Pleasant Lake Farm

By / Photography By Alasdair Petiet & Mary Petiet | November 21, 2017
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Two friendly dogs welcomed us at Pleasant Lake Farm in Harwich on an overcast day at the end of August. Nitka was large, brown and friendly. Her name means bear in Choctaw, and she was flanked by her son, Sonny. When farm proprietors Skipper Lee and Rebecca Scanlon caught up with their advance guard, the pair introduced the dogs as rescues, and said there were four more back at the house.

Lee, a Harwich native, bought the property in 1995, and Scanlon has been working beside him for the last 11 years. While Pleasant Lake Farm’s ten acres serve in part as a dog sanctuary, allowing room to run and roam, they also provide a subsistence, off-grid lifestyle allowing Lee and Scanlon to produce most of their own food independently. Lee says there is nothing like eating the fruits of your own efforts while maintaining the integrity of your crops, especially in an age of increasingly corporatized food production and ambiguity surrounding the true meaning of the organic label. As they produced their own food, both Lee and Scanlon were surprised when the farm grew into providing food for others as well as themselves.

“We were off grid for the first 15 to 17 years. The idea was to produce our own food as a homestead, but it developed into a commercial operation. We were more interested in sustainable living,” Lee said from a weathered Adirondack chair next to his farm stand.

The chairs gave a view of the dirt driveway winding from the street through the trees to cultivated fields and the fenced-in home of two pigs, six cows and a flock of chickens. Trees ringed the clearing, and the property felt far away from traffic and noise.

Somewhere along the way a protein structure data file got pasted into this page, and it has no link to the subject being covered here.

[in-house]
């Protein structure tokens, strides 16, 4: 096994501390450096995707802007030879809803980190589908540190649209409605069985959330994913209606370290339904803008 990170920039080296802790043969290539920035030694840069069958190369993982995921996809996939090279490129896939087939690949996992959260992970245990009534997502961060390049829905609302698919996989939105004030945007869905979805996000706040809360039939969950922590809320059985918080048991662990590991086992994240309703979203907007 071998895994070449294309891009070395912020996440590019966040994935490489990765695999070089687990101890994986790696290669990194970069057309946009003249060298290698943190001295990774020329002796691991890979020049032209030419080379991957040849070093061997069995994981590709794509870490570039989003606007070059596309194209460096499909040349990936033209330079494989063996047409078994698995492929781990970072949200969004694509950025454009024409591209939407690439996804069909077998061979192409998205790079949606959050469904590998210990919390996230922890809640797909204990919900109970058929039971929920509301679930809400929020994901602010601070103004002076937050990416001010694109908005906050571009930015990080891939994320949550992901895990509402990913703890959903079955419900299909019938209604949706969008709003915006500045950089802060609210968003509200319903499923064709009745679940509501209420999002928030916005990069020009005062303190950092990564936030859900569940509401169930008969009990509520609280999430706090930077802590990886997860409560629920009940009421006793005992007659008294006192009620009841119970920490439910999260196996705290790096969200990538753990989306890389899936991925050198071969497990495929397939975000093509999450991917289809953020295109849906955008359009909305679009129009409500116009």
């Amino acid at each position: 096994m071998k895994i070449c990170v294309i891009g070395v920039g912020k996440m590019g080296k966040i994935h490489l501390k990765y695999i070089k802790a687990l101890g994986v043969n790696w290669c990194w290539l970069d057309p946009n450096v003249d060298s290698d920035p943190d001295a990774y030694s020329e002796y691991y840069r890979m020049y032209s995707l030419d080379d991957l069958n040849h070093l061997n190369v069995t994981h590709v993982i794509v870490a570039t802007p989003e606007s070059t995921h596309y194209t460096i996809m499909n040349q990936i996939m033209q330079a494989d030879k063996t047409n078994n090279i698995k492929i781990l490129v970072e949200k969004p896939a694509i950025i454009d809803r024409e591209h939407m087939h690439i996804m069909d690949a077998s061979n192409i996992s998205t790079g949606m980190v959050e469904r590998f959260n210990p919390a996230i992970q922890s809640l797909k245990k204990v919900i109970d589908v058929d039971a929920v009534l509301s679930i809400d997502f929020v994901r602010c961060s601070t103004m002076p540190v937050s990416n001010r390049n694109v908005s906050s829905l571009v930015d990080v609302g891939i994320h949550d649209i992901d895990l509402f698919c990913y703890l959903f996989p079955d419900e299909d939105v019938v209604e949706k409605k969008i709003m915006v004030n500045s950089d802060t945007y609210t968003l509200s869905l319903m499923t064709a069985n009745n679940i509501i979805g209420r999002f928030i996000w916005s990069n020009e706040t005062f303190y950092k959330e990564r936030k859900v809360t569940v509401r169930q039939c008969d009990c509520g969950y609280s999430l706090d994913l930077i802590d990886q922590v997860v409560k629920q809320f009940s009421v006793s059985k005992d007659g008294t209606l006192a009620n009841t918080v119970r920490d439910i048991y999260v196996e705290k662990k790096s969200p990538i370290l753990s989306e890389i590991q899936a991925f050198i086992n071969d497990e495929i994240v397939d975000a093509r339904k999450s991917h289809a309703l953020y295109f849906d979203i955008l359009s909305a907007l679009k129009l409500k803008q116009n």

Lee described off-grid as no power and no utilities. “To me solar power is photovoltaics, wind and sun,” he said. Photovoltaic technology converts light (photons) into electricity (voltage). Their water came from a well, and they used propane for their refrigerator and hot water.

“It seemed like the thing to do. I wanted to live simply. I wanted a house where I could close the door and walk away to travel for a year. It didn’t turn out that way,” Lee said.

Skipper Lee grew up on boats. He also grew up traveling, and living in a way similar to what he envisioned at Pleasant Lake Farm. “I’d go out of school for a year. I grew up in the Bahamas with no electricity, reading by kerosene. It seemed normal and nice if you live that way. Everyone thinks it’s some far-fetched thing, but at one time everyone lived that way, off-grid with a market garden,” he said.

Lee lived off-grid in Harwich for about 17 years. He and Scanlon first starting selling vegetables and garlic at the Hyannis and Provincetown farmers’ markets, and in time the growth engendered by the farm’s success eventually necessitated a grid connection to power refrigeration. “We started selling meat and we needed freezers to sell the meat. We didn’t have enough solar power to power the freezer, so we tied into the grid.”

Lee said he started the pier market in Provincetown until it became a town market. Currently he and Scanlon can be found at the Brewster Farmers’ Market on Sundays in season.